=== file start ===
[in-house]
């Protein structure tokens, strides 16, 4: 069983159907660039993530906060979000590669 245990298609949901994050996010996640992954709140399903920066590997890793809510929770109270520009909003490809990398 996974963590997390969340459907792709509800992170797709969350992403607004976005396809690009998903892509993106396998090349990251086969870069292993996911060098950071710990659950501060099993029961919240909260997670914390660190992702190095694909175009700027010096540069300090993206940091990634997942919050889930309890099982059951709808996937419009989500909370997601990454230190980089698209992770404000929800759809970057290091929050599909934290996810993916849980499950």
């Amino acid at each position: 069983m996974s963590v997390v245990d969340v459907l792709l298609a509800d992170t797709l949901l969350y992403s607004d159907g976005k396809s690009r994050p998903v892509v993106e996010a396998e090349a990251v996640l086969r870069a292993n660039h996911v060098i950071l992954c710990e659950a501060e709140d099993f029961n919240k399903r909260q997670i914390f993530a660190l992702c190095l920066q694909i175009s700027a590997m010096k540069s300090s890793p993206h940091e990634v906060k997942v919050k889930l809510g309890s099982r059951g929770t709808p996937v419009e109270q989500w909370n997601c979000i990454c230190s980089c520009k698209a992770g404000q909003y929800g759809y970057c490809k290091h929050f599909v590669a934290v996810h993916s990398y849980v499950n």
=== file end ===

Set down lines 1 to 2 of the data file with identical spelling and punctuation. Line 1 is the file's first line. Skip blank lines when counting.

[in-house]
């Protein structure tokens, strides 16, 4: 069983159907660039993530906060979000590669 245990298609949901994050996010996640992954709140399903920066590997890793809510929770109270520009909003490809990398 996974963590997390969340459907792709509800992170797709969350992403607004976005396809690009998903892509993106396998090349990251086969870069292993996911060098950071710990659950501060099993029961919240909260997670914390660190992702190095694909175009700027010096540069300090993206940091990634997942919050889930309890099982059951709808996937419009989500909370997601990454230190980089698209992770404000929800759809970057290091929050599909934290996810993916849980499950």